High Levels of Colicin Resistance in Escherichia coli


Michael Feldgarden and Riley MA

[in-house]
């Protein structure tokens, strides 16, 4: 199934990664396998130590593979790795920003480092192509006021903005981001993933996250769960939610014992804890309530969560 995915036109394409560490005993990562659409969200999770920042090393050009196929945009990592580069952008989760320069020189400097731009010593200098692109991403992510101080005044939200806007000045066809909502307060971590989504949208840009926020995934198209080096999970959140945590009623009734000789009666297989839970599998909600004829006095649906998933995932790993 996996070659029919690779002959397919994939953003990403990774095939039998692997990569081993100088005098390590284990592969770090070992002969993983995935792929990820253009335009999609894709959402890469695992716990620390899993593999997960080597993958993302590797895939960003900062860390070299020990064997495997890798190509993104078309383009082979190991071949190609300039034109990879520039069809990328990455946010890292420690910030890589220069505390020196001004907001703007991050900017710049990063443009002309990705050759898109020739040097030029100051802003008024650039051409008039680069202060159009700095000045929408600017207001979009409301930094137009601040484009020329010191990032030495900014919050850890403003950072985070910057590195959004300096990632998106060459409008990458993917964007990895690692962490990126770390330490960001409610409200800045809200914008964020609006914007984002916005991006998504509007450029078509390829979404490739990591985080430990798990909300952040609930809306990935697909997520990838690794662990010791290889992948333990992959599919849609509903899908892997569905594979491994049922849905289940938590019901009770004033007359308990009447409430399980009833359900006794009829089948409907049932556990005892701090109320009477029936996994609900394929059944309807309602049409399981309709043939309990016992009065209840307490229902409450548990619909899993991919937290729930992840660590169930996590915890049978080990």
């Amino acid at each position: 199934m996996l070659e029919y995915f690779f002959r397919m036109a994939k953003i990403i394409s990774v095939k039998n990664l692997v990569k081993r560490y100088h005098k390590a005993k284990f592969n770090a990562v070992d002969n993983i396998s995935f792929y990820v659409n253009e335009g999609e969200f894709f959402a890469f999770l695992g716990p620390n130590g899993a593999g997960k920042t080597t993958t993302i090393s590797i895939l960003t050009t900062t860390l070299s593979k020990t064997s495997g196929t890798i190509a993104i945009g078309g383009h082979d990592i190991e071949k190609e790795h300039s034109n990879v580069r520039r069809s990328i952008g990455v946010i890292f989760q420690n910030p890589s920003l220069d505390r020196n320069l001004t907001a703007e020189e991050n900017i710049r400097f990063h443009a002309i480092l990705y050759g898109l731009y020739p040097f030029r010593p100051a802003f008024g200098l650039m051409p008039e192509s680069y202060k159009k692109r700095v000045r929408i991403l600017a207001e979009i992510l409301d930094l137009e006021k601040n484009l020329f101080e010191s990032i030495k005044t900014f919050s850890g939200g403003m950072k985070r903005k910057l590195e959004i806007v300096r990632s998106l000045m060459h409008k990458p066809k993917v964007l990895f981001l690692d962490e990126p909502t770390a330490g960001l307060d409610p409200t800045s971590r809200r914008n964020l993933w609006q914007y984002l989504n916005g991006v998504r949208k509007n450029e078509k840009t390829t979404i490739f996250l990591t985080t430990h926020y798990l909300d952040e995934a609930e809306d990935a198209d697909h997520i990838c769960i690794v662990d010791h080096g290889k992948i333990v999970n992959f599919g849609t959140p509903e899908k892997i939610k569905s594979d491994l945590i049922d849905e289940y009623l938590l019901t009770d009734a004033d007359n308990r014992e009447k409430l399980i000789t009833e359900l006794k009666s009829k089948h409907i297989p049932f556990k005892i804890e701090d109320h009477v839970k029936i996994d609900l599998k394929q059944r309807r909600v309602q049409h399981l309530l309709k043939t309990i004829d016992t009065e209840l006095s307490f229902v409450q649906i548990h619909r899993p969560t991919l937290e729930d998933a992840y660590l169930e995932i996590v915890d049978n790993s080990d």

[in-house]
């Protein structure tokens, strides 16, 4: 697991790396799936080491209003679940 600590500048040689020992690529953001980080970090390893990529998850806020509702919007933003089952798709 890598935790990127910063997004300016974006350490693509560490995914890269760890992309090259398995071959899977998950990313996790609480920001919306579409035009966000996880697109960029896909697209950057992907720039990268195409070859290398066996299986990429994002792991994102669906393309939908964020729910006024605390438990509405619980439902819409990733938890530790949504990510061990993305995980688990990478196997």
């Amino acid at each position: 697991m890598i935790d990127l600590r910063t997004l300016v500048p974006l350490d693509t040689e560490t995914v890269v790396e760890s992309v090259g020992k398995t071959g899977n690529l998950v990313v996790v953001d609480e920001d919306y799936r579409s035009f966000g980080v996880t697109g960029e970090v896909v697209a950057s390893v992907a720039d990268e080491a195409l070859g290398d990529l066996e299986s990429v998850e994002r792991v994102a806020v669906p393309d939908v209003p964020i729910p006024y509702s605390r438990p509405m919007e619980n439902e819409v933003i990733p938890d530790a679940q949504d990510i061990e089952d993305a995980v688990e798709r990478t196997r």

Colicins are plasmid-encoded antibiotics that are produced by and kill Escherichia coli and other related species. The frequency of colicinogeny is high, on average 30% of E. coli isolates produce colicins. Initial observations from one collection of 72 strains of E. coli (the ECOR collection) suggest that resistance to colicin killing is also ubiquitous, with over 70% of strains resistant to one or more colicins. To determine whether resistance is a common trait in E. coli, three additional strain collections were surveyed. In each of these collections levels of colicin production were high (from 15 to 50% of the strains produce colicins). Levels of colicin resistance were even higher, with most strains resistant to over 10 colicins. A survey of 137 non-E. coli isolates revealed even higher levels of resistance. We discuss a mechanism (pleiotropy) that could result in the co-occurrence of such high levels of colicin production and colicin resistance.

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